Tuesday, April 28, 2015

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From corrupt detectives to questions of morality, the appetite for crime fiction is only growing across Africa – but these page-turners can do more than just entertain.
In 1969, Taban lo Liyong declared Uganda "a literary desert". In 2013, Oscar Ranzo and a growing number of Ugandan authors would beg to differ.
Ngũgĩ wa Thiong’o’s new memoir charts his life as a young man facing, and personally resolving, the contradictions he finds in being part of a colonial African elite.
The Nigerian writer and poet discusses the challenges facing the arts and political expression in Nigeria, and the country's growing desensitisation to tragedy.
In his book about the Biafran war, Achebe veers towards partisan politics rather than a personal memoir or balanced retelling of the history.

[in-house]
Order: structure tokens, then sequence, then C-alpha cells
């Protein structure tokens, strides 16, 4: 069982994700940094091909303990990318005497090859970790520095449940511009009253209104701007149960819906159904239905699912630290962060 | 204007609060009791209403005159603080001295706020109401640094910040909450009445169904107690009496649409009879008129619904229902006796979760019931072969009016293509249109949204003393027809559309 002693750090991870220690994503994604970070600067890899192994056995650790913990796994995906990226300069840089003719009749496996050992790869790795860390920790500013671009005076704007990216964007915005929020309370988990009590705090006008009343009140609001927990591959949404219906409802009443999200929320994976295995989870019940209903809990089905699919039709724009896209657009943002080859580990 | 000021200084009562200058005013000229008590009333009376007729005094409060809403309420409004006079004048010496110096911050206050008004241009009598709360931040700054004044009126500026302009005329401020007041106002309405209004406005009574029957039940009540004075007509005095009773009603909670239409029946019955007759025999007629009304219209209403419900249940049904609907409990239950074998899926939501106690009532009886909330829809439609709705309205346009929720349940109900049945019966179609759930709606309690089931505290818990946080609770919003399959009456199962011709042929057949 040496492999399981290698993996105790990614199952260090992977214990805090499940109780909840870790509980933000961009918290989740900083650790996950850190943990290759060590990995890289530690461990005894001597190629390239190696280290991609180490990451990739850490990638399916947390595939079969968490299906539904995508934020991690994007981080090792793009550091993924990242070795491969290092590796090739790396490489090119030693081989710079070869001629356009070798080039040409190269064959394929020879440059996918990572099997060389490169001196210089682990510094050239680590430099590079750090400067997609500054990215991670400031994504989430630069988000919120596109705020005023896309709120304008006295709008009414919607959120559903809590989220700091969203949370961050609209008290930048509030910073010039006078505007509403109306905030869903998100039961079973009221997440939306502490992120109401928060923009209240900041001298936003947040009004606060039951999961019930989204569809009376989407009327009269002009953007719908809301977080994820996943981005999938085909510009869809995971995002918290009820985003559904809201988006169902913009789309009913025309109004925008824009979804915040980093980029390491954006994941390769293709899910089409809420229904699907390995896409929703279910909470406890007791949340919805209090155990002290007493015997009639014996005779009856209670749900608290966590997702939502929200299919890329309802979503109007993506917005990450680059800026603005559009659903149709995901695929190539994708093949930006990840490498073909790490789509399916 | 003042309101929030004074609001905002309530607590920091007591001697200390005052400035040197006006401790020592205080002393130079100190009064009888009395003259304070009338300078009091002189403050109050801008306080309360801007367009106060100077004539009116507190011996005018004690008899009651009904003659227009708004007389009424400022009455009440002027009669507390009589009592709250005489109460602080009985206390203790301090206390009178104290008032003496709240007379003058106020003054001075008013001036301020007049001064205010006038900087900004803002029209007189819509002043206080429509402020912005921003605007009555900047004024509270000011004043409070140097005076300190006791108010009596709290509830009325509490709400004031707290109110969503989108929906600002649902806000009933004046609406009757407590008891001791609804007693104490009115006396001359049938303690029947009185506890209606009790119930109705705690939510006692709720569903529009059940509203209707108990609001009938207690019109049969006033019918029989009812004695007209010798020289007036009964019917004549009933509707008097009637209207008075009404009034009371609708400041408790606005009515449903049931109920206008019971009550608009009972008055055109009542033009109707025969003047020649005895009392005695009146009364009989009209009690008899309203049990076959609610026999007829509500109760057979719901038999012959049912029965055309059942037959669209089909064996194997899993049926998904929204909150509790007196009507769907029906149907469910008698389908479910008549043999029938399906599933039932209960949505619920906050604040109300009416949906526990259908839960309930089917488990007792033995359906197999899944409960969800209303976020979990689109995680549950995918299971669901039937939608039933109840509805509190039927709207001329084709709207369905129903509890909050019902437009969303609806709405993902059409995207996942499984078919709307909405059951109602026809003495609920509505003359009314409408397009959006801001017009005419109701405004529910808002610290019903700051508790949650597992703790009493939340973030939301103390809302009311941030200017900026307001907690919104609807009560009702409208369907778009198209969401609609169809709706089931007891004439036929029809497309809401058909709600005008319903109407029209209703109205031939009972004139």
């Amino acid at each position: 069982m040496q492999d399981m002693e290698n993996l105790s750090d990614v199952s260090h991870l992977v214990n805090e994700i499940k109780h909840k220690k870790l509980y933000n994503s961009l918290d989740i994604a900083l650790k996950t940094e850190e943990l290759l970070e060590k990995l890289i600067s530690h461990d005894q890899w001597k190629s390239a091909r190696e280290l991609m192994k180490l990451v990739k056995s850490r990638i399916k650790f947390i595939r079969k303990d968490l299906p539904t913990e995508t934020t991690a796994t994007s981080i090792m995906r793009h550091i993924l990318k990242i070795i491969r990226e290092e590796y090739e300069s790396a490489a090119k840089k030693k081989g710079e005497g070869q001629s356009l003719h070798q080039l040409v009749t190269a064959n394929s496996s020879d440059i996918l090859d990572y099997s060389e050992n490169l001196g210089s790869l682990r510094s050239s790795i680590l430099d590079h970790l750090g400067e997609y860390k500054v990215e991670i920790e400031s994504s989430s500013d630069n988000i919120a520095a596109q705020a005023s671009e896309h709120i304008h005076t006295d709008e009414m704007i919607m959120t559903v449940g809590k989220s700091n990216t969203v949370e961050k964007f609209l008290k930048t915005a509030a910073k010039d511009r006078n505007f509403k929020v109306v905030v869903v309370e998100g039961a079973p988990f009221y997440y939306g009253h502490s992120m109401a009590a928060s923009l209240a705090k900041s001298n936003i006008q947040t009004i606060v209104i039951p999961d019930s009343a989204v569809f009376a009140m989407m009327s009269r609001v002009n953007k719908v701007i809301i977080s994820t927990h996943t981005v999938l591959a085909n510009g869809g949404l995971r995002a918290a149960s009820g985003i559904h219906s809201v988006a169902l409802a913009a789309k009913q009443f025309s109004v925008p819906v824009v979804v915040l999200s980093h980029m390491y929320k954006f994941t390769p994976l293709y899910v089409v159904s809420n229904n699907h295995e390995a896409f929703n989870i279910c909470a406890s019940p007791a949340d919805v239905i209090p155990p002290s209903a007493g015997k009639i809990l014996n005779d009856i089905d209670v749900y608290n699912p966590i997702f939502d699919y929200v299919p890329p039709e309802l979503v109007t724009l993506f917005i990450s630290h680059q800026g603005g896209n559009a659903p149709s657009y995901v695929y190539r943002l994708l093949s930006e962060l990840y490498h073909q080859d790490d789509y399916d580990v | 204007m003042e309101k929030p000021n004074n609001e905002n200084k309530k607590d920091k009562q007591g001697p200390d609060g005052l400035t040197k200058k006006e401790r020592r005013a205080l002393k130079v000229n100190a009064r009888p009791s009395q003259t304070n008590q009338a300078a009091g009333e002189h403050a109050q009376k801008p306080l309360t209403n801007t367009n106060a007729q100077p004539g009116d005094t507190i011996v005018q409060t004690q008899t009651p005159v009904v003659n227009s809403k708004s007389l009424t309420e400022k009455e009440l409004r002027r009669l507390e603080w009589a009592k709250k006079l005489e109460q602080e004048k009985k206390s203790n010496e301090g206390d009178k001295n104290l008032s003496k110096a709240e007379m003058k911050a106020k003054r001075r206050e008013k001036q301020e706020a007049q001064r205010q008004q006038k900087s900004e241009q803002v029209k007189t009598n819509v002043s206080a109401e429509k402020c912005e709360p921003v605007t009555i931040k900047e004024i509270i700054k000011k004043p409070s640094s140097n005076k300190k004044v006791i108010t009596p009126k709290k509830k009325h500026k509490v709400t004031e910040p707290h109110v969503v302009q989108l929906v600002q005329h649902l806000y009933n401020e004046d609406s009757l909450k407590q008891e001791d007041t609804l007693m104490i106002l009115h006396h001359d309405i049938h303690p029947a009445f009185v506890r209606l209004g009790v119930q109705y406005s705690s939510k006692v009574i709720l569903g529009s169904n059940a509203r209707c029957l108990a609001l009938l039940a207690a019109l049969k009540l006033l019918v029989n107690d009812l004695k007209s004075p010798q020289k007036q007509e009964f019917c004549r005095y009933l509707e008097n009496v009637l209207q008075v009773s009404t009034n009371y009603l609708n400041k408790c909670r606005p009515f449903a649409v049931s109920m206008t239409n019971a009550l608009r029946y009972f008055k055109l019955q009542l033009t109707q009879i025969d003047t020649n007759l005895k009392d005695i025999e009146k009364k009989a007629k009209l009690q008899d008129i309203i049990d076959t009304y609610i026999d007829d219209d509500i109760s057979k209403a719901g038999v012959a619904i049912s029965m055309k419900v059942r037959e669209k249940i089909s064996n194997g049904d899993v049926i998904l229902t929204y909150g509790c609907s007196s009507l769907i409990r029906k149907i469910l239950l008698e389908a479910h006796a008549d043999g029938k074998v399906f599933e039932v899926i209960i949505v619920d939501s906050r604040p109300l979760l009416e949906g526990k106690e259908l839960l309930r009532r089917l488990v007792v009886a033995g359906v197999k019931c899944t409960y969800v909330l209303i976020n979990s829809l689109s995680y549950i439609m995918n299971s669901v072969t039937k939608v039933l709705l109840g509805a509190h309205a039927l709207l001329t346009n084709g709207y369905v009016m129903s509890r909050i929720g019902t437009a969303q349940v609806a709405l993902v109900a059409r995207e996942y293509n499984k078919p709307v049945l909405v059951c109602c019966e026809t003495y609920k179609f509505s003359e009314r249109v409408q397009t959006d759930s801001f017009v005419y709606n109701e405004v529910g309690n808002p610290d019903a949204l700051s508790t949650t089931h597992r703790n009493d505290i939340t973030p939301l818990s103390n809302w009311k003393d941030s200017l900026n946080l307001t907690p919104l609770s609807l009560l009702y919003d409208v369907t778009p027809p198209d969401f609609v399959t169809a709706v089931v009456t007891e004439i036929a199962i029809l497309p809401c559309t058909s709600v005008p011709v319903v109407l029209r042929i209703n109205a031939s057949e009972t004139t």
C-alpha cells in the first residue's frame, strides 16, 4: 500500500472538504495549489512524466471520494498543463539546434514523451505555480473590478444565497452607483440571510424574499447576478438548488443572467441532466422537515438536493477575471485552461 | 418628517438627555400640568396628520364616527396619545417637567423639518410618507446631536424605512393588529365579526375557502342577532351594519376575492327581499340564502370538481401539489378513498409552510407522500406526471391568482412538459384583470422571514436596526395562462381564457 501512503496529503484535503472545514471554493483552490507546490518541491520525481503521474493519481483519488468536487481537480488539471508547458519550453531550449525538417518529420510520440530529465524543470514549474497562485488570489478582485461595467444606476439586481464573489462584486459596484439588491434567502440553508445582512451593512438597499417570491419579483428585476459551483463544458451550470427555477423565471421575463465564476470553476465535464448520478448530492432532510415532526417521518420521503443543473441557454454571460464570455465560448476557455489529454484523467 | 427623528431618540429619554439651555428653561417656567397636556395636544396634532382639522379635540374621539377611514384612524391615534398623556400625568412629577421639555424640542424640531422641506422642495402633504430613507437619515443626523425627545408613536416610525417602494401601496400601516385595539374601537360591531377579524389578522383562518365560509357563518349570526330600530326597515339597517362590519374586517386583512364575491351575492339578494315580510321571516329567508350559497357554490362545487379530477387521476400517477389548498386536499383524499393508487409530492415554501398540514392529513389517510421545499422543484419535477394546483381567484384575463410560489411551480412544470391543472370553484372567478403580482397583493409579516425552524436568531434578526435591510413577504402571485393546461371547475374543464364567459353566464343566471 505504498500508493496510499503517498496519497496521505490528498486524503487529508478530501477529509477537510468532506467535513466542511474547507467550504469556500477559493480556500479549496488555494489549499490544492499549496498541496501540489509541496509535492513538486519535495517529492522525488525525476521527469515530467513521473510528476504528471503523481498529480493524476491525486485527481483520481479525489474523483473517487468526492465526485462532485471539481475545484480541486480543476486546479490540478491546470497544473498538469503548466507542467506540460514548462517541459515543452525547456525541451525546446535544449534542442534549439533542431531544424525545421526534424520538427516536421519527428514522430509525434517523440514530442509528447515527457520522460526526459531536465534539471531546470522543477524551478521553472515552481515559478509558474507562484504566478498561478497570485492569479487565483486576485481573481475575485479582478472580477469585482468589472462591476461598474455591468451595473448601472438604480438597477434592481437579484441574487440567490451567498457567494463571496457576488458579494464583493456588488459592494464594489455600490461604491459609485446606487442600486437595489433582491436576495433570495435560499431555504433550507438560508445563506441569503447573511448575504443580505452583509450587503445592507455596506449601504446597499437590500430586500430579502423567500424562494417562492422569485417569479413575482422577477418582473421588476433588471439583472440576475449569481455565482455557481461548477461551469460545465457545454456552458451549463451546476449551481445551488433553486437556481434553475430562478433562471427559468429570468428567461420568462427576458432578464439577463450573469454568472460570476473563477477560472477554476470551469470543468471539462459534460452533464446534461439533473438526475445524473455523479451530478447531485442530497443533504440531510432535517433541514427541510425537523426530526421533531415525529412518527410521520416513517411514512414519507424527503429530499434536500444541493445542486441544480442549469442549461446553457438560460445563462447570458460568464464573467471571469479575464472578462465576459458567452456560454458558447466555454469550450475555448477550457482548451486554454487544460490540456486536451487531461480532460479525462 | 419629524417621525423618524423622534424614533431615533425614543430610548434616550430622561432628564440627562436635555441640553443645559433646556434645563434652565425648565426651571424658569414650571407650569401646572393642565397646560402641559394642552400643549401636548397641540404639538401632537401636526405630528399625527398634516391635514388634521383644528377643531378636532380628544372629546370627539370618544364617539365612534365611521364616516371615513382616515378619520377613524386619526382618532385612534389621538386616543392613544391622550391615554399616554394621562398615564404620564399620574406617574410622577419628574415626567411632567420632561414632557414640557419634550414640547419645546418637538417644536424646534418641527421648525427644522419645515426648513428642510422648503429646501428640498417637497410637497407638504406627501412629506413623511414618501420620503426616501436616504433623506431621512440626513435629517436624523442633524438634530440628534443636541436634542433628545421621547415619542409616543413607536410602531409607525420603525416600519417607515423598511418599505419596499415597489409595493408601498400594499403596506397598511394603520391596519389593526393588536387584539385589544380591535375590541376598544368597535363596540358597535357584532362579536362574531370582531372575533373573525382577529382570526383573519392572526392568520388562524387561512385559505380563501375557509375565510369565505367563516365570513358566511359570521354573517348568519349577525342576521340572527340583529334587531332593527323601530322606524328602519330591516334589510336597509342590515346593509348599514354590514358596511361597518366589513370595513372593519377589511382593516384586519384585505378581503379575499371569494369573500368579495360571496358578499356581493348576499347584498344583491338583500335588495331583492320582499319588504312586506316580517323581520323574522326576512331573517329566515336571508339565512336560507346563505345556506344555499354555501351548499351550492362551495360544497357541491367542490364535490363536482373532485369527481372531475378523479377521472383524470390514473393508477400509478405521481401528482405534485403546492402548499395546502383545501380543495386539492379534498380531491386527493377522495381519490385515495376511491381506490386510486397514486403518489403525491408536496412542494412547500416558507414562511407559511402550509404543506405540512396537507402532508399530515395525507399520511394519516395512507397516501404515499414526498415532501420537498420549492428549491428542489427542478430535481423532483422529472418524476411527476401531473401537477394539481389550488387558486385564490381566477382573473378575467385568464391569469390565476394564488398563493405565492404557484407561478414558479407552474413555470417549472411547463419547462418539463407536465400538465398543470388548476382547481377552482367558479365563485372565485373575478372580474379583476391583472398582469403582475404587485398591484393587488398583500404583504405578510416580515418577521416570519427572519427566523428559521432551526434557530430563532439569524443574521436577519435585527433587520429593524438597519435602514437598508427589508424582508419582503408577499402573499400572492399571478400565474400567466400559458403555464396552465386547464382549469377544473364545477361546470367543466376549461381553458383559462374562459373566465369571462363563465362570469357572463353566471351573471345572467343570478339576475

Yejide Kilanko, whose debut novel explores the persistence of status quo in Nigeria's patriarchal society, talks to Think Africa Press.
Full of revealing conversations with locals, Ben Rawlence's thoughtful and absorbing new book offers an alternative picture of the DRC.
Despite Kenyan Writer Binyavanga Wainaina’s successes and the publication of his first book, he is still uncomfortable and struggles to find his voice.
This year’s Caine Prize highlights the need to question the notion of ‘African writing’ if stereotypes of the continent are to be challenged.